A dentist’s workday is not a glamorous one, especially if you are a woman.
According to a new study, women have a harder time finding good dentists in their area.
Dental students can expect to earn up to $8 an hour in the city, according to the American Dental Association (ADA).
But that doesn’t include the time that they spend at a desk, cleaning, and taking care of patients.
In an article published in the American Journal of Preventive Dentistry, Carrie K. McDaniel, PhD, and colleagues examined dental students’ earnings at four locations: the University of Michigan and the University at Buffalo, as well as a number of other major dental schools in the state.
“The main finding was that women’s salaries are not high enough for them to be dentists,” said McDaniel.
While the study doesn’t address the exact reasons why female dentists may struggle to land the right position, McDaniel says that it could be because they have lower aspirations, less professional training, and more difficulty in finding the right place to practice.
McDaniel and her colleagues conducted the research with a sample of 573 students at the University College of Dentistry (UCD) in Buffalo, Buffalo Niagara Medical Center, the University University of Pennsylvania (UUP), and the Johns Hopkins University (JHU).
“Dentistry is a relatively young profession, with a low profile and very few graduates,” McDaniel said.
“We wanted to know if students who are new to the profession were also more likely to struggle to find the right jobs.”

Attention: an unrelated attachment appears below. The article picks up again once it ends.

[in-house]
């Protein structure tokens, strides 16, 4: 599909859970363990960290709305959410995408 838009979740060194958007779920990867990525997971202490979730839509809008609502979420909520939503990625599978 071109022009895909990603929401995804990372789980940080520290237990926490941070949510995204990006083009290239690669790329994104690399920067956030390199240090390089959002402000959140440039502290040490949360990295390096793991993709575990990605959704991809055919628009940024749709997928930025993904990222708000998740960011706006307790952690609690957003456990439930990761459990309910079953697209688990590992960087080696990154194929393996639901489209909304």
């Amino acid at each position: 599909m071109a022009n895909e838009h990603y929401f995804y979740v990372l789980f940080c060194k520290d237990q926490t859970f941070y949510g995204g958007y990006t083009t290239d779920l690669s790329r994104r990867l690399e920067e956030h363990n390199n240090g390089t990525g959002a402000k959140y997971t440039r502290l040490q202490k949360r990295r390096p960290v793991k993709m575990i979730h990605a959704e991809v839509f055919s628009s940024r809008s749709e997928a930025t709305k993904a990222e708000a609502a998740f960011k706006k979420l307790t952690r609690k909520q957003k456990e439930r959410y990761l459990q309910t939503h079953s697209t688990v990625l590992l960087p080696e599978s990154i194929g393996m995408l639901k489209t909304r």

The study found that women students were significantly more likely than men to have struggled to find a dental practice that they were passionate about, and that they had a lower likelihood of finding a dentist who was experienced and competent in their field.
The students also had lower levels of knowledge about the field and the profession.
At the University, women earned less than men, earning less than $4 an hour, on average, compared to $7 an hour for men.
Across the four dental schools, the students were more likely with a background in education and experience to earn less than the national average.
Overall, the study found a higher number of women than men were struggling to find dentists that they liked.
Despite the lower salaries for women, the number of graduates was also lower, indicating that graduates were still being hired for positions.
This suggests that women may not be getting a fair shake in the profession, as some schools and employers may feel the need to compensate for their lower salary.
However, McMartin says that the study is a reminder that women are still being discriminated against in the workforce, even in dentistry.
She added that the results of the study suggest that a greater focus on training in education, and a greater recognition of the importance of a good dentist, can make a dent in this discrimination.
Find out more about the study on the American College of Dental Surgeons website.
Read more about dentistry from Business Insider: The Truth About the Dentist Job Search